11 SES 10 B, Improving Schools by Using School Knowledge
The contribution is devoted to the importance of social relationships for students at school in Secondary I. The focus from a student perspective is on within-school-components which serve as a resource for their learning in class. Perceptions of students at New Middle Schools in Lower Austria (NMS) were observed over the course of four years (5th to 8th grade).
Between 10 and 14 years, the student-parents-school constellations begin to change, and social relationships are expanded in the out-of-school context during adolescence. (Böhnisch, 1997). Social relationships, described by Bourdieu (1983) as part of the social capital of human beings, open up opportunities to mobilize resources and use them for school-based learning. If existing friendships are stable, they may serve as an important resource and can have a stabilizing effect (Müller, 2014). Looser (2011) points out that students describe relationships with their parents differently and that recognition as well as social embeddedness are important for students’ willingness to perform. Suárez-Orozco, Pimentel & Martin (2009) emphasize the special importance of significant others for students with migration background, since they perceive major changes in social relations. Significant others seem to play a special role in their coping with the changed (learning) situation. Since the 1990s focus in research is on the importance of social relations and the development of social and learning-related aspects for formal and informal learning.
In addition to the importance of social relationships e.g. family, peers, and significant others in the extended out-of-school network, classmates and teachers provide a resource for common learning at school. Classmates offer orientation for students’ own learning, can act as supporters in class and influence learning motivation positively. School-related student perceptions are also shaped by the student-teacher relationship. Suárez-Orozco et al. (2009) indicate that the perception of relationships with classmates as well as of those with teachers have long-term importance for positive change in learning motivation, school performance, school attendance, social recognition and the effort of students. The teacher-student interaction, as well as group processes experienced in class are further aspects which play a role for the success of learners, but also for the development of learning motivation. In class, classmates provide orientation for students’ own learning, their learning success or self-assessment. The significance of this is noted in several studies, and is also relevant across age groups (Fredricks, Blumenfeld & Paris, 2004, Furrer & Skinner, 2003, Neuenschwander & Hascher, 2003, Ulich & Jerusalem, 1996). However, social relations with teachers and classmates do not have the same importance for all students. Some are more oriented towards their classmates, while others are directed towards teachers (Raufelder, 2014).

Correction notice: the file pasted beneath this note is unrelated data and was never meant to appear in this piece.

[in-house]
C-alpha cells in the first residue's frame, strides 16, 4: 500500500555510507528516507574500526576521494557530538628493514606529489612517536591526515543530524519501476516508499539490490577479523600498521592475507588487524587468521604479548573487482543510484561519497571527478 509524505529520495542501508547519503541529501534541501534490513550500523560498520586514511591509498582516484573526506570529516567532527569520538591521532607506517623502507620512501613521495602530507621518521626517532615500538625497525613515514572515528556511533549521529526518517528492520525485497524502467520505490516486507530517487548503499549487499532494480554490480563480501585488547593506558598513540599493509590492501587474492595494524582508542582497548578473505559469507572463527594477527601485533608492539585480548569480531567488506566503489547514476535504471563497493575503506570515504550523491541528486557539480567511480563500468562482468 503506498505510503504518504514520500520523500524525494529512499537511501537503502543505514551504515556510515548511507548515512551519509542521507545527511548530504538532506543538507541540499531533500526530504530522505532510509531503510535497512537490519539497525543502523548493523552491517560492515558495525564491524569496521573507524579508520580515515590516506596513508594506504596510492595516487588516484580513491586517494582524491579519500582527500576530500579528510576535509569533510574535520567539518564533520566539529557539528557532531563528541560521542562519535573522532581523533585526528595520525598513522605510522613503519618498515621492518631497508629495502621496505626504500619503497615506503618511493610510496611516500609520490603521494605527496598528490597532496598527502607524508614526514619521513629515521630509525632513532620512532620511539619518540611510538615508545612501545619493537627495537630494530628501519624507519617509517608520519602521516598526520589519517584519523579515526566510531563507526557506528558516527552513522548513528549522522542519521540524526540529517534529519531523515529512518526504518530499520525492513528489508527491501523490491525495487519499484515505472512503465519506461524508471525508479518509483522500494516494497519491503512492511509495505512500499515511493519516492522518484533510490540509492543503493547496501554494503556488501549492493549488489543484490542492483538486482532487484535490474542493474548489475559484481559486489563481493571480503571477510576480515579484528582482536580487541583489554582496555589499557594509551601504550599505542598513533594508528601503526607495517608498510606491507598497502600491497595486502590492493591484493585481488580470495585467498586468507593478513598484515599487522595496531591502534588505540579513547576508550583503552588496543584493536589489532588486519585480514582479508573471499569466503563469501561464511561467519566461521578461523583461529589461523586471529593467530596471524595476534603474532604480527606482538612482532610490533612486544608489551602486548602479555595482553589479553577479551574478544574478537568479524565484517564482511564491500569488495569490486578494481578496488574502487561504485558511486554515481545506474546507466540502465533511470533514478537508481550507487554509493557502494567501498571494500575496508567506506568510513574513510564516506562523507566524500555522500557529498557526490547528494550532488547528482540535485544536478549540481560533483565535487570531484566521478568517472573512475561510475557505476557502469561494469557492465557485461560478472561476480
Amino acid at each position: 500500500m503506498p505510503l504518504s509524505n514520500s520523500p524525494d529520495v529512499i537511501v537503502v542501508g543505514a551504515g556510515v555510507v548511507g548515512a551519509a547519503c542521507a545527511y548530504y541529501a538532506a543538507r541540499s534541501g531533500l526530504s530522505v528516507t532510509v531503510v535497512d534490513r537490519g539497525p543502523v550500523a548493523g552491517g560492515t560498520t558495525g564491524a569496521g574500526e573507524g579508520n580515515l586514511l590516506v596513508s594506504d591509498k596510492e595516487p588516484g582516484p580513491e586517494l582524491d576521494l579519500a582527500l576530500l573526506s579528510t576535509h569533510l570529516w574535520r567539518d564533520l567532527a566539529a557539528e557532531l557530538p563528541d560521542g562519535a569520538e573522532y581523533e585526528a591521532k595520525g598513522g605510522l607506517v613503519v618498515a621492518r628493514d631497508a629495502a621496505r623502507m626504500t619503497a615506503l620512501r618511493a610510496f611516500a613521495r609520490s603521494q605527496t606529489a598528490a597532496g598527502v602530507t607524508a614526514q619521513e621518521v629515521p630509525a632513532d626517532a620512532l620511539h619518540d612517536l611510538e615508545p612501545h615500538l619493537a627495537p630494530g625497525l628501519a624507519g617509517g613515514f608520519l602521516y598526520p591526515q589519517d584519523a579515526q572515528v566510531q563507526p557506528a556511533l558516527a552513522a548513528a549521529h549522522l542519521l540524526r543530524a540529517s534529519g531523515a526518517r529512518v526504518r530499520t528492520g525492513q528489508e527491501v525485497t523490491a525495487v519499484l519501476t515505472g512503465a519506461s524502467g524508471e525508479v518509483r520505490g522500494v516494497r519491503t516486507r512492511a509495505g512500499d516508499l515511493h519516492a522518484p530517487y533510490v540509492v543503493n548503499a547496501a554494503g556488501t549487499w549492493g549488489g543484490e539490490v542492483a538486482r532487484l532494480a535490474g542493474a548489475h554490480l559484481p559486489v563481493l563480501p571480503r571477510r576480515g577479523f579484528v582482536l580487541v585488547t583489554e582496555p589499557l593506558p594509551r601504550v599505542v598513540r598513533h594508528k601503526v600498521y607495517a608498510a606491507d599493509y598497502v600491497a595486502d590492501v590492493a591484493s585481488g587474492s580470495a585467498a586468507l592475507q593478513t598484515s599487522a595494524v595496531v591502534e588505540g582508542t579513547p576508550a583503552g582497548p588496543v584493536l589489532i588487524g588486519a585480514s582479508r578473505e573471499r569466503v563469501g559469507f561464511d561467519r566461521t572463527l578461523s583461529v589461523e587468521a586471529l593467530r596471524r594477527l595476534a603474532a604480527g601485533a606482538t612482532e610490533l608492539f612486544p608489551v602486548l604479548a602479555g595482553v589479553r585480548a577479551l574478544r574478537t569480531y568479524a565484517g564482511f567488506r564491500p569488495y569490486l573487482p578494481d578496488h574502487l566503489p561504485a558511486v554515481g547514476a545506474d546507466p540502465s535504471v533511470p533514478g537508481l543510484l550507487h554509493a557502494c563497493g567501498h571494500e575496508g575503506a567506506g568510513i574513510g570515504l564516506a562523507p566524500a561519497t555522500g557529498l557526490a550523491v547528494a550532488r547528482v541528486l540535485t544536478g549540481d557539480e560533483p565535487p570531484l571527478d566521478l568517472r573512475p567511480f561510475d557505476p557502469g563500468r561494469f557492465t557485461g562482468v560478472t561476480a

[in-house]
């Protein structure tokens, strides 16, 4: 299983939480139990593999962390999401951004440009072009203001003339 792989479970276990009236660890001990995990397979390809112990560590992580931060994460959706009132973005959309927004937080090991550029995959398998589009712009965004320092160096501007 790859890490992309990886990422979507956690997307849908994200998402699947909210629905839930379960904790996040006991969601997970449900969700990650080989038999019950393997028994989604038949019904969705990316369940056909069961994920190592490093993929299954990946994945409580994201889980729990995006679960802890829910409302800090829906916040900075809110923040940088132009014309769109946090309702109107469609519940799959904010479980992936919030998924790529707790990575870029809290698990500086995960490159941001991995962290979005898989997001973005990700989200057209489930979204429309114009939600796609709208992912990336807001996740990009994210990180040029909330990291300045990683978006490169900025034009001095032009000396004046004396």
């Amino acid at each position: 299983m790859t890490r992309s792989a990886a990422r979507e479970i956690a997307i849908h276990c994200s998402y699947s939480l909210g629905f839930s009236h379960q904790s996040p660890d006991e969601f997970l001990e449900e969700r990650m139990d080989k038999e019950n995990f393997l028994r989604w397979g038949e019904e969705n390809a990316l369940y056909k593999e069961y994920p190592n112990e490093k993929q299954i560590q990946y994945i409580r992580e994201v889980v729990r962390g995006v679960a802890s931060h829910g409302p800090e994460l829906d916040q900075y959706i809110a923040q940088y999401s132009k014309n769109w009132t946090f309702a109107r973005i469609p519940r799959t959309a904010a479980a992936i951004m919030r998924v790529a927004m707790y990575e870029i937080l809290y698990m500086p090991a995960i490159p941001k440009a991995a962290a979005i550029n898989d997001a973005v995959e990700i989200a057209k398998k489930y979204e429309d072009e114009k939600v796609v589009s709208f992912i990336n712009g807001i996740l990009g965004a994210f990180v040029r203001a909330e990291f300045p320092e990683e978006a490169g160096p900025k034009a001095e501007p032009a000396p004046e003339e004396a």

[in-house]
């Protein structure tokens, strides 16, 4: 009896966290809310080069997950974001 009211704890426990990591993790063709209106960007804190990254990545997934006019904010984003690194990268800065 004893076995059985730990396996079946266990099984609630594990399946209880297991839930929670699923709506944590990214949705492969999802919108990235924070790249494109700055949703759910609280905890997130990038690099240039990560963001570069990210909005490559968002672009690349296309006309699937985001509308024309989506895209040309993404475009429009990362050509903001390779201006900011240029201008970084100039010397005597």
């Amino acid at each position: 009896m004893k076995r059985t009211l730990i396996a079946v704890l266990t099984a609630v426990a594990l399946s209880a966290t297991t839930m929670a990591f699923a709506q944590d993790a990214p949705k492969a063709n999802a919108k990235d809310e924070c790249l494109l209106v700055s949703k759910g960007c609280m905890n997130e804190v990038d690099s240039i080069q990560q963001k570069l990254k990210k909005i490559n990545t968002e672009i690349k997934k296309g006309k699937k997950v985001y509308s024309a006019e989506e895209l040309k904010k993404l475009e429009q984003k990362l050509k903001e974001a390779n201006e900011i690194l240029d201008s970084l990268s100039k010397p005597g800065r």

Since 2015/16, all lower secondary schools in Austria have been transformed into NMS. Within the school reform of NMS a series of pedagogical innovations aimed at stimulating a change in students learning in school, to develop a learning and communication culture in class and to broaden the educational base of students (LSR, 2009, 2011). Throughout compulsory school, a relation between students’ willingness to learn and the experience of social embeddedness as well as the feeling of being accepted in a class was traced. Furthermore, the perception of learning successfully in class and the perception of social relations with classmates seem to change school expectations in the long term (Hössl & Vossler, 2006).
This relates to the research question of how students in Austrian NMS perceive social relations with their classmates and teachers, how these perceptions change over four years and if the development of social relations can be seen as a resource for the development of within-school aspects in the perception of students during Secondary I.
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